Do you fear being creative?

(Copyright © 2015 by Chesney Bradshaw, all rights reserved)
(Copyright © 2015 by Chesney Bradshaw, all rights reserved)

A person buys a second-hand business. He or she takes the business over from the previous owner and trades. Another person buys the same second-hand business but looks for ways to improve it, create new revenue streams and perhaps even ready it for possible expansion or franchising.

Which is the more innovative business person?

When I was at school the creative side and the arts was seen as frivolous things. Much more important were the so-called “STEM” subjects – science, technology, engineering and mathematics. Later in business and small business it seemed like creativity and business were like oil and water. But nowadays are these stereotypes and false education real?

Take a product like the iPhone and just imagine how much creativity was used to conceptualise, develop and manufacture it. Through the creativity of the people who worked on the product and the business brains that have marketed it and positioned the product it is in a category of its own. The iPhone has become a major phenomenon. Here we have an example of creative brilliance mixed with business brilliance that has earned millions of dollars for the company.

In these times you also see a lot of creative artists who are now taking their business side more seriously. Some are breaking away from the stronghold of the book publishers and music producers and going it alone because of the the new digital technologies and Internet platforms that are available. Here we see so-called “creative” people who are producers of fresh, new material and increasingly learning how to reap their just reward from their creative efforts rather than having it stolen by some greedy middleman.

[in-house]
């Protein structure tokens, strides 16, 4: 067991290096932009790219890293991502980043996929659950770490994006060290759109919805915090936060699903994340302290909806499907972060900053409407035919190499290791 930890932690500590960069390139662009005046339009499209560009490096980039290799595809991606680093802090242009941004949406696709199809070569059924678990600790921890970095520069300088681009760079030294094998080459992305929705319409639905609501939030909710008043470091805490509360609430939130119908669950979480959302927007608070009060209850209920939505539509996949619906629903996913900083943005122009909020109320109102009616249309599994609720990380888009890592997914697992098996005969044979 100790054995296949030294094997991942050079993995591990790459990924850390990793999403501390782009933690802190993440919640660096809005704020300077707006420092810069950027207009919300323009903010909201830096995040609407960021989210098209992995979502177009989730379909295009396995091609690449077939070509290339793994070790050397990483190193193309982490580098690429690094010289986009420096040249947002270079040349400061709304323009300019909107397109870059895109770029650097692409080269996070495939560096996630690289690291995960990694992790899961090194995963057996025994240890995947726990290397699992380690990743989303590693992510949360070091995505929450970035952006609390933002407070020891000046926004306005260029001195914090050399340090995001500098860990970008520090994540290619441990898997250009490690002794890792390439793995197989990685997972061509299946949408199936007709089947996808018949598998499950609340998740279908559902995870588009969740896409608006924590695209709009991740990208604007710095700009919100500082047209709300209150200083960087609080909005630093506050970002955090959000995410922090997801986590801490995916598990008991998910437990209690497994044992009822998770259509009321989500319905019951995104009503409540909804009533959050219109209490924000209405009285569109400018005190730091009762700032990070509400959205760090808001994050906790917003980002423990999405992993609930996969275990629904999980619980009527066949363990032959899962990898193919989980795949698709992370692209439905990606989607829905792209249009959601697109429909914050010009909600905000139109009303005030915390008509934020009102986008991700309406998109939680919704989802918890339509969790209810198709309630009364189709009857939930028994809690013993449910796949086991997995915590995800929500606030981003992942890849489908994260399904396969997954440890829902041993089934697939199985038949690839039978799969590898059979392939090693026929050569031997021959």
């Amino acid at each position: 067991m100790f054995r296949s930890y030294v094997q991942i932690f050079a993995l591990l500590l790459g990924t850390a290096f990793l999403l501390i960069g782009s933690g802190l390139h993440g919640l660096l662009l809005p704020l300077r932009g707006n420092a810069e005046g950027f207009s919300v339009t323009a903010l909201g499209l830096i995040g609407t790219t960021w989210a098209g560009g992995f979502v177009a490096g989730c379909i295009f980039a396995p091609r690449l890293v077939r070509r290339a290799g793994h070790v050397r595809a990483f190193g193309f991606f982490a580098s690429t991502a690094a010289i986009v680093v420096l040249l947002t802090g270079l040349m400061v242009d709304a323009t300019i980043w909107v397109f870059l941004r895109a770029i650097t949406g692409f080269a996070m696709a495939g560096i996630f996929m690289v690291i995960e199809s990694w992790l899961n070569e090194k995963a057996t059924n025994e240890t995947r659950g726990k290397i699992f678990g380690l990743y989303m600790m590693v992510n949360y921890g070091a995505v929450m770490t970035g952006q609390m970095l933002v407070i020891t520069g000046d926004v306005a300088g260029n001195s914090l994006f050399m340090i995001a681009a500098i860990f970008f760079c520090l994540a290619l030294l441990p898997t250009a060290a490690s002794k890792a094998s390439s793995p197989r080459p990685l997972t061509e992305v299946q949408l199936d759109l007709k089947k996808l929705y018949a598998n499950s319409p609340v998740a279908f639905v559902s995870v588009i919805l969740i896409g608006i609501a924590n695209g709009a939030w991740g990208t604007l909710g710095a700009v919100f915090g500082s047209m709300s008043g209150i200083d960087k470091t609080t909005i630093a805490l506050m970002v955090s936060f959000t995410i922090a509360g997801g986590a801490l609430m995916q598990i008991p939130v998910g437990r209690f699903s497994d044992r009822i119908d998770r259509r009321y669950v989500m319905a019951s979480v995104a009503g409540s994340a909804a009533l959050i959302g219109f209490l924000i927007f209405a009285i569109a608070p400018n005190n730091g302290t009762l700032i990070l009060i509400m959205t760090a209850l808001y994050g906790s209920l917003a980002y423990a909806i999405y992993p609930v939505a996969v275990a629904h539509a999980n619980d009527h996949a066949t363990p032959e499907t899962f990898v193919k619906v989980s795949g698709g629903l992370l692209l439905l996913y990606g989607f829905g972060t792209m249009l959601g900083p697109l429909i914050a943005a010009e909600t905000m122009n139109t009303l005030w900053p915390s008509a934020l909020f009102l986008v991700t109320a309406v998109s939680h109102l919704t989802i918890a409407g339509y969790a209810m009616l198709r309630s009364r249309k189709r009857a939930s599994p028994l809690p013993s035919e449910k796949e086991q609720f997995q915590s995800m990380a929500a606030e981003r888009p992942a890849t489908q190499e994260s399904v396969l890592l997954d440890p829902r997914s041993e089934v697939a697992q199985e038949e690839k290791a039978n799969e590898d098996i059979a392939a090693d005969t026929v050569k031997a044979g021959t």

We also see how in cities like Berlin there is more appreciation of the creative industries including fine arts, performing arts, music, TV, radio, film, newspapers and magazines, design and fashion. By encouraging these creative industries together with digital technology start-ups Berlin has also been able to benefit from increased tourism job creation and rejuvenation in parts of the city.

It’s no wonder that even Nobel laureates in economics are now suggesting that labour markets today not only need more technical expertise but require an increasing number of soft skills such as the ability to think imaginatively, develop creative solutions to complex challenges and adapt to changing circumstances and new constraints.

As Edmund Phelps says countries worldwide can use the humanities to develop or revive the economy is that drove the ascent of the modern world while helping individuals to lead more productive and fulfilling lives. Creative entrepreneurs are needed to connect the dots, push the boundaries eschew anything that didn’t work in the past and open up new frontiers for small business people.

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